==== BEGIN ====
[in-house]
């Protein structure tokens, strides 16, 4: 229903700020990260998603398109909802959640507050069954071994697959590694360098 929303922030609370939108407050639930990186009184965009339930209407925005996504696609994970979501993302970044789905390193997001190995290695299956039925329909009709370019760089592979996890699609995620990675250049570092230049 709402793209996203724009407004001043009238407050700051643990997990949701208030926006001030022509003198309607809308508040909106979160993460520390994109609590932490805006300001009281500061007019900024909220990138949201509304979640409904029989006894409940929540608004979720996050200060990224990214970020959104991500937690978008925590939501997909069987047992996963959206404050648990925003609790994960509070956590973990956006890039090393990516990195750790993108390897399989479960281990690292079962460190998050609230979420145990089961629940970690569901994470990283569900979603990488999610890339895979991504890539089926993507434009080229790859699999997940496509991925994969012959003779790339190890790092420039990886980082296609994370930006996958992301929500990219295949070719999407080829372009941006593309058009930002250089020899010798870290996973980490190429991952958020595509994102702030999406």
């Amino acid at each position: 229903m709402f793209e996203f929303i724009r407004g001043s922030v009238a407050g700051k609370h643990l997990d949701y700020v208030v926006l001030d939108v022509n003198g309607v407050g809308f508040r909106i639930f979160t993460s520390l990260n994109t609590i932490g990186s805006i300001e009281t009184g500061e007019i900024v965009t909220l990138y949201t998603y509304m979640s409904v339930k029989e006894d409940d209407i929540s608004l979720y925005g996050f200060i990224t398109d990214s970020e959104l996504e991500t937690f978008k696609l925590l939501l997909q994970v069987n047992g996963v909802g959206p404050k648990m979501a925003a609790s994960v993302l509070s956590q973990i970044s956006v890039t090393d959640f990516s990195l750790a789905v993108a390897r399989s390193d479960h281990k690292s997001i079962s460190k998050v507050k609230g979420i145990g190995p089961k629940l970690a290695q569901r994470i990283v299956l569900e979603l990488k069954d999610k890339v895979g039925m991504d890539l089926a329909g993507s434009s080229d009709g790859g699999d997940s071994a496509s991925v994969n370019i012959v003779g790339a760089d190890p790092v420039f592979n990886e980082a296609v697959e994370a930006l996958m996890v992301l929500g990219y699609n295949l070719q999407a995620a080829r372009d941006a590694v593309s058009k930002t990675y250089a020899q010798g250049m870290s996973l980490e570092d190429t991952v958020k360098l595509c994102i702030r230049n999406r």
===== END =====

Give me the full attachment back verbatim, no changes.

[in-house]
């Protein structure tokens, strides 16, 4: 229903700020990260998603398109909802959640507050069954071994697959590694360098 929303922030609370939108407050639930990186009184965009339930209407925005996504696609994970979501993302970044789905390193997001190995290695299956039925329909009709370019760089592979996890699609995620990675250049570092230049 709402793209996203724009407004001043009238407050700051643990997990949701208030926006001030022509003198309607809308508040909106979160993460520390994109609590932490805006300001009281500061007019900024909220990138949201509304979640409904029989006894409940929540608004979720996050200060990224990214970020959104991500937690978008925590939501997909069987047992996963959206404050648990925003609790994960509070956590973990956006890039090393990516990195750790993108390897399989479960281990690292079962460190998050609230979420145990089961629940970690569901994470990283569900979603990488999610890339895979991504890539089926993507434009080229790859699999997940496509991925994969012959003779790339190890790092420039990886980082296609994370930006996958992301929500990219295949070719999407080829372009941006593309058009930002250089020899010798870290996973980490190429991952958020595509994102702030999406």
């Amino acid at each position: 229903m709402f793209e996203f929303i724009r407004g001043s922030v009238a407050g700051k609370h643990l997990d949701y700020v208030v926006l001030d939108v022509n003198g309607v407050g809308f508040r909106i639930f979160t993460s520390l990260n994109t609590i932490g990186s805006i300001e009281t009184g500061e007019i900024v965009t909220l990138y949201t998603y509304m979640s409904v339930k029989e006894d409940d209407i929540s608004l979720y925005g996050f200060i990224t398109d990214s970020e959104l996504e991500t937690f978008k696609l925590l939501l997909q994970v069987n047992g996963v909802g959206p404050k648990m979501a925003a609790s994960v993302l509070s956590q973990i970044s956006v890039t090393d959640f990516s990195l750790a789905v993108a390897r399989s390193d479960h281990k690292s997001i079962s460190k998050v507050k609230g979420i145990g190995p089961k629940l970690a290695q569901r994470i990283v299956l569900e979603l990488k069954d999610k890339v895979g039925m991504d890539l089926a329909g993507s434009s080229d009709g790859g699999d997940s071994a496509s991925v994969n370019i012959v003779g790339a760089d190890p790092v420039f592979n990886e980082a296609v697959e994370a930006l996958m996890v992301l929500g990219y699609n295949l070719q999407a995620a080829r372009d941006a590694v593309s058009k930002t990675y250089a020899q010798g250049m870290s996973l980490e570092d190429t991952v958020k360098l595509c994102i702030r230049n999406r």